I’m not sure what the impact will be on you. Here in the U.S., Tullamore Dew is currently imported by Skyy Spirits. I would imagine that the brand would now be brought in by William Grant.

Review: Powers 12 year old blended Irish whiskey

Thursday, March 25th, 2010

Powers, 12 year old, 40%, $35
After being around for about a decade, it’s nice to see this whiskey finally being sold in the U.S. Soft, sweet and silky smooth, with creamy vanilla, caramel, toasted marshmallow, and honey-kissed tropical fruit (mango, pineapple, coconut). I get most of the barley on the front of the palate, with the grain whiskey components more on the finish. Something seems slightly missing for me to elevate this whiskey to classic status (some more pot still character, perhaps?), but it’s still a wonderful blended Irish whiskey. And it’s so drinkable. Gather a bunch of friends and throw away the cork!

Advanced Malt Advocate magazine rating: 91

What is Irish whiskey, really?

Friday, March 12th, 2010

Other than the fact that it is distilled in Ireland and aged for a minimum of three years in oak barrels, what is Irish whiskey?

Most of the time when you read in general media how Irish whiskey is defined, they will say that Irish whiskey is different from Scotch whisky in that it’s not smoky like Scotch whisky. And, they’ll say that Irish whiskey is distilled three times, while Scotch whisky is only distilled twice. (Many times they will continue this train of thought with the comment that, because Irish whiskey is distilled three times, it’s smoother than Scotch whisky.)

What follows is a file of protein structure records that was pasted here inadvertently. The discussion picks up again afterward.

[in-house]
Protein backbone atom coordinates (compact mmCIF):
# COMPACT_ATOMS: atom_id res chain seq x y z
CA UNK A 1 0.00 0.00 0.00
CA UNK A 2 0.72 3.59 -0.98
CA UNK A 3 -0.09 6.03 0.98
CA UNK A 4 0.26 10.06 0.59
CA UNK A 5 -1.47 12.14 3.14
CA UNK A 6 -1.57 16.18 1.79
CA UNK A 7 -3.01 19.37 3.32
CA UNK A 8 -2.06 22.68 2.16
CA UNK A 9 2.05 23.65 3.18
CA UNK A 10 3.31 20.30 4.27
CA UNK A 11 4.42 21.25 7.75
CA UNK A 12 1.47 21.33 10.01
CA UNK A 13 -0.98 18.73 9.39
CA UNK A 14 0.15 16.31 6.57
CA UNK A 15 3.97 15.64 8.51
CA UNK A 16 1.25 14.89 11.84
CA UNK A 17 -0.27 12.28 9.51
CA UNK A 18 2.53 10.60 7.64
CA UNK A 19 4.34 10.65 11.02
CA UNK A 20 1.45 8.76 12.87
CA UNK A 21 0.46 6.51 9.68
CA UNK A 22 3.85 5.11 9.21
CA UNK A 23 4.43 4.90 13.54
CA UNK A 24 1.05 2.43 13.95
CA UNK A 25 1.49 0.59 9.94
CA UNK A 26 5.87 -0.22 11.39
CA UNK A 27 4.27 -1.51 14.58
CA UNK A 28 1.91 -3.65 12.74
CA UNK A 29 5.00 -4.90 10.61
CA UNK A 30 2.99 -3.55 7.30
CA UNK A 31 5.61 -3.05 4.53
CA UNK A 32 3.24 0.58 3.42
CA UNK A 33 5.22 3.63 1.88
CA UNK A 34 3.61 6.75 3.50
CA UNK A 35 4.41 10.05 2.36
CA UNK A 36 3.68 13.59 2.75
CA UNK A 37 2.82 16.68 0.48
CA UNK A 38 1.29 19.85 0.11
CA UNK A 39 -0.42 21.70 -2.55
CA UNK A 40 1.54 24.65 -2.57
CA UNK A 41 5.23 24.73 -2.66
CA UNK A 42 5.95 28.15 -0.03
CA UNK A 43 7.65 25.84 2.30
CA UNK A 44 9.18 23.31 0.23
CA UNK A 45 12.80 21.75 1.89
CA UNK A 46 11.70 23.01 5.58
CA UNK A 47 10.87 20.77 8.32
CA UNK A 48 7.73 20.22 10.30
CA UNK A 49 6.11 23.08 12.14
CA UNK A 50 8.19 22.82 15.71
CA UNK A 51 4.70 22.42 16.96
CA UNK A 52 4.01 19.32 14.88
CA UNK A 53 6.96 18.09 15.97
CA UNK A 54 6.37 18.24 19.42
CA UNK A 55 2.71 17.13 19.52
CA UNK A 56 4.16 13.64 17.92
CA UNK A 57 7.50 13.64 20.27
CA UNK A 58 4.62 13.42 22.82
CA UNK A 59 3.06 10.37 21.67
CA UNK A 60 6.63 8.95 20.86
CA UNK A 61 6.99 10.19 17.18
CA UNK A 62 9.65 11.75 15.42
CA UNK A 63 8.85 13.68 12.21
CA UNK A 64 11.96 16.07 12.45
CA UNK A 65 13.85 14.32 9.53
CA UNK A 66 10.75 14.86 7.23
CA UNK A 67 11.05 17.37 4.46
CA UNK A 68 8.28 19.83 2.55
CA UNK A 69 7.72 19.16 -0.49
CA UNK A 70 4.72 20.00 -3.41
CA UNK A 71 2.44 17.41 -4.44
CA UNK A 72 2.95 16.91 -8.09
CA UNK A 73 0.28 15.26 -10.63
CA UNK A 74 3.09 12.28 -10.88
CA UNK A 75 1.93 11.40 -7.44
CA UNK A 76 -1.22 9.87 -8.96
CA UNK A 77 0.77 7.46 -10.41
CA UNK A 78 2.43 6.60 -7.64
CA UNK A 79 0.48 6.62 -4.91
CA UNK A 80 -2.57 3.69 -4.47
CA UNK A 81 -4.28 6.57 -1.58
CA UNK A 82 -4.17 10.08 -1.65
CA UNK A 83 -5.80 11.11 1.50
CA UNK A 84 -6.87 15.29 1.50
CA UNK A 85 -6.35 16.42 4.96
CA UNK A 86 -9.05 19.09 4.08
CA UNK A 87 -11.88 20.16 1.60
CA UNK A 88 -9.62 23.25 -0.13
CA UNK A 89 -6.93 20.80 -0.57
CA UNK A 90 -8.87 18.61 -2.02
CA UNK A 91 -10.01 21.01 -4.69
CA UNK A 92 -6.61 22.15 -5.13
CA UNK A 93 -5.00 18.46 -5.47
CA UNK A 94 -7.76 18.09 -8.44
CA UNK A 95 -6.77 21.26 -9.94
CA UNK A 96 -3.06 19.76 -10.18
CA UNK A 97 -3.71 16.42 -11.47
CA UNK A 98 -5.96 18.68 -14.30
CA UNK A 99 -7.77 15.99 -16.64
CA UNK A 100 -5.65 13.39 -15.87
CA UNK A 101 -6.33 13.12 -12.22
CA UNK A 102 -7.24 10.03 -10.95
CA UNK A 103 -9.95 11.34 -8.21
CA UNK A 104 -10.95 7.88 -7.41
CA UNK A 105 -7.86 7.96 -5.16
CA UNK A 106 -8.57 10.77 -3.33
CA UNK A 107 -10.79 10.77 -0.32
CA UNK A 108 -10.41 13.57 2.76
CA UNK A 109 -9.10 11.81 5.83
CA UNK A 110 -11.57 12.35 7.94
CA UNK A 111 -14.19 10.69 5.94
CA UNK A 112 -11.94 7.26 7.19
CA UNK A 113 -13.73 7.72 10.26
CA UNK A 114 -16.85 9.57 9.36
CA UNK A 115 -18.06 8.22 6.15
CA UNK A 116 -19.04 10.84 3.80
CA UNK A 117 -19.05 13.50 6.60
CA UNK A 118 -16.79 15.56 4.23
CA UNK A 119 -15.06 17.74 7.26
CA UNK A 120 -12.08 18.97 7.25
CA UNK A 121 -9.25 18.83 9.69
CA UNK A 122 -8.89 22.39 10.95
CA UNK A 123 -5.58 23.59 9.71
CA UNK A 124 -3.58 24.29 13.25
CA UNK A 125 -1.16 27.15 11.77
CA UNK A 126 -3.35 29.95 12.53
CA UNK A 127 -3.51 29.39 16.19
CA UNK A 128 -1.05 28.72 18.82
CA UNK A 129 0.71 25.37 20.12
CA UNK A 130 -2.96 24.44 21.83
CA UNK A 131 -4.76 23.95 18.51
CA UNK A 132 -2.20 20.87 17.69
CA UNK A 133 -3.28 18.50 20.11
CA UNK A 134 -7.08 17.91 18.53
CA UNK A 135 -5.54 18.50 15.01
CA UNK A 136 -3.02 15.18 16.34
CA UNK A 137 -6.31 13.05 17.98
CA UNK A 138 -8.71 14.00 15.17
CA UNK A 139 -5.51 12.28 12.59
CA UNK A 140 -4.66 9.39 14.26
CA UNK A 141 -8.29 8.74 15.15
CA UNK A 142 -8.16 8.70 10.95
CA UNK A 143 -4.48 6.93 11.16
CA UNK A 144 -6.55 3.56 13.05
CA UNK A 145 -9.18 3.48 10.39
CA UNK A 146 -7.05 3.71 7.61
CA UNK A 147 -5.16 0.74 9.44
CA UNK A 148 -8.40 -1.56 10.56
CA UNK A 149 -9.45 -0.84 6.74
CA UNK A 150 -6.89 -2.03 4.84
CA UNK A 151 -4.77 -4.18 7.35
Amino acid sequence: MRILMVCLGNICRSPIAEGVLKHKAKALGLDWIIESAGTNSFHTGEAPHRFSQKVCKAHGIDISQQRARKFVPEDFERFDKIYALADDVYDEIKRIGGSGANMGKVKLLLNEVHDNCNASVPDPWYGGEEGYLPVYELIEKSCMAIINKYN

If I had a dollar for every time I read these generalizations, I could afford to buy a couple bottles of Redbreast 12 year old.

But, as most of you know, these generalizations are not completely accurate. Most Scotch whisky is not smoky, and there are triple distilled whiskies in Scotland (e.g., Auchentoshan).

In Ireland, whiskeys distilled at Cooley are only distilled twice, and they make smoky whiskeys there too (Connemara). In fact, I have heard of the Cooley distillery referred to as “a Scotch distillery that just happens to be located in Ireland.”

Plus, I have enjoyed smooth Scotch whiskies, and tasted some harsh Irish whiskeys over the years. So, the whole “Irish whiskey is smoother than Scotch whisky because it’s distilled three times” statement isn’t exactly accurate either.

Some enthusiasts more “in the know” will point out that what differentiates Irish whiskey from Scotch whisky is that Irish whiskey is made (at least in part) with “pot still” whiskey (i.e. from a mash containing both malted AND unmalted barley), rather than Scotch whisky which uses a 100% malted barley mash bill in its pot stills. Some Irish whiskeys (e.g., Redbreast, Green Spot) are 100% pure pot still whiskeys.

It’s true, if you look at the Irish whiskeys made at the Midleton distillery in County Cork (Jameson, Powers, Paddy, Tullamore Dew, Redbreast, Green Spot, etc.), there is a pot still component in these whiskeys. But, you won’t find “pot still” whiskey in Bushmills or the whiskeys produced at Cooley.

So, what is Irish whiskey, really?